We identified the medial superior border of the patella and elevated the soft tissue down to bone. We then placed 2 double loaded 3.0 suture tack anchors into the patella. Each limb was passed through the soft tissue anteriorly and posteriorly respectively so there were 4 limbs anterior 4 limbs posterior to the anchors. We then placed the semitendinosus and the bony bed and tied the sutures over the tendon. This gave us excellent control of the patella medially. We then with the aid of C-arm image intensifier drilled our Beath pin at the anatomic attachment site of the MPFL and and the pin anterolaterally. We then overreamed it with a 7 mm reamer to a depth of 65 mm. We then partially closed the capsule with interrupted #2 Vicryl stitches so we can attention the MPFL. appropriately. With the knee flexed 60? we verified isometry through full range of motion. With hand-held tension we also had a proximally 5-7 mm of lateral translation and 30?. We then used a 7 x 23 mm bioabsorbable interference screw to fix the 2 limbs of the graft into the pilot hole at that level. Once that was done we again did isometry through full range of motion with good control of the patella medially. The wound was copiously irrigated and the capsule layer was closed using interrupted 2 Vicryl stitches in a figure-of-eight fashion. 2.0 Vicryl stitches were used to the subcutaneous layer, and a 3.0 Surgipro in a subcuticular fashion on the skin. The other incisions and portals were closed using interrupted 3.0 nylon stitches. Xeroform was placed over those incisions and Steri-Strips over the longer anterior incision. Dressing sponges ABDs web roll and Ace wrap were applied. The patient was placed in a hinged knee brace from 0-40?.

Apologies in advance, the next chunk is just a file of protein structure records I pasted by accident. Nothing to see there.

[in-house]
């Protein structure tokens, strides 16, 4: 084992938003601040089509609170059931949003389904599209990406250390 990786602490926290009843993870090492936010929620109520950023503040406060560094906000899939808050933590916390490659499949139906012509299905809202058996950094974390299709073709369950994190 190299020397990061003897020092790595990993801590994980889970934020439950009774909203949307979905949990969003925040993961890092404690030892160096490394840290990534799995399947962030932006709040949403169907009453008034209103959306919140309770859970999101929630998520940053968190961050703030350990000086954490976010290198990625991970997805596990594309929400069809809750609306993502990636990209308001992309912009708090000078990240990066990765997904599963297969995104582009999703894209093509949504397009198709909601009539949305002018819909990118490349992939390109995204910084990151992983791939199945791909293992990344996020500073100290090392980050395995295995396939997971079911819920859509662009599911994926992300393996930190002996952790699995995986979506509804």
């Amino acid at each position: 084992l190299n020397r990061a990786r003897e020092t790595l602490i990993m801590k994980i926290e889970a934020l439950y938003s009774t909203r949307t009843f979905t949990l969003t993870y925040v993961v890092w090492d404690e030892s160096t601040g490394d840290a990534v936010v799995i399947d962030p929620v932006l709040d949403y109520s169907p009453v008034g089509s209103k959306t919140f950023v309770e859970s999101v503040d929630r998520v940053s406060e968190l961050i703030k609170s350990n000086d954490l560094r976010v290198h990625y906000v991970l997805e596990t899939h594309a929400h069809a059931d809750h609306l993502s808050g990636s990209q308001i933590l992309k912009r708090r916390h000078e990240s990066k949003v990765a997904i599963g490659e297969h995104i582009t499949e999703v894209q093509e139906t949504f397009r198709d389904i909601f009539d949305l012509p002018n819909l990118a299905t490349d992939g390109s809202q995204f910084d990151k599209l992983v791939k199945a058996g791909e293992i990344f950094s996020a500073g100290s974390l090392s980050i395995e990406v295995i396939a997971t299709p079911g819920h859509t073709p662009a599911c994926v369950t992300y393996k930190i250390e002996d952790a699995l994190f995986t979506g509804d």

The patient tolerated the procedure well and was transferred to
    recovery room in stable condition.

    Postoperatively, xx can be touch down weightbearing on her Right lower extremity. We will see her back in 10-14 days for repeat evaluation and suture removal. She can start physical therapy in 1-3 days on my MPFL reconstruction protocol.

  2. #2
    Default
    Anyone?

  3. #3
    Location
    Richardson, TX
    Posts
    94
    Default
    29877, 27427, 27416 would be the proper codes. Be sure to check you CCI edits, I only looked in CPT and the Coders' Desk Reference.
    Matthew S., CPC

Similar Threads

  1. 29877 vs g0289
    By dbellemore in forum Orthopaedics
    Replies: 6
    Last Post: 03-22-2012, 12:56 PM
  2. 29877 - this even payable
    By ChelseaNicole in forum Orthopaedics
    Replies: 1
    Last Post: 02-28-2012, 12:46 PM
  3. 29877
    By primrose1 in forum Orthopaedics
    Replies: 2
    Last Post: 11-14-2011, 11:41 AM
  4. help 29875 or 29877?
    By BFAITHFUL in forum Orthopaedics
    Replies: 2
    Last Post: 03-08-2010, 06:37 AM
  5. help with 29877
    By BFAITHFUL in forum Outpatient Facilities
    Replies: 6
    Last Post: 06-22-2009, 09:14 AM

Posting Permissions

  • You may not post new threads
  • You may not post replies
  • You may not post attachments
  • You may not edit your posts
  •  
Enjoying Our Forums?

AAPC forums are a benefit of membership. Joining AAPC grants you unlimited access, allowing you to post questions and participate with our community of over 150,000 professionals.

Join Now Continue Reading Without Full Access

Already a Member?

Login

Close Message

In addition to full participation on AAPC forums, as a member you will be able to:

  • Access to the largest healthcare job database in the world.
  • Join over 150,000 members of the healthcare network in the world.
  • Be a part of an industry leading organization that drives the business side of healthcare.
  • Save anywhere from 10%-50% with exclusive member discounts on courses, books, study materials, and conferences.
  • Access to discounts at hundreds of restaurants, travel destinations, retail stores, and service providers. AAPC members also have opportunities to save on heath, life, and liability insurance.
  • Become a member of a local chapter and attend regular meetings.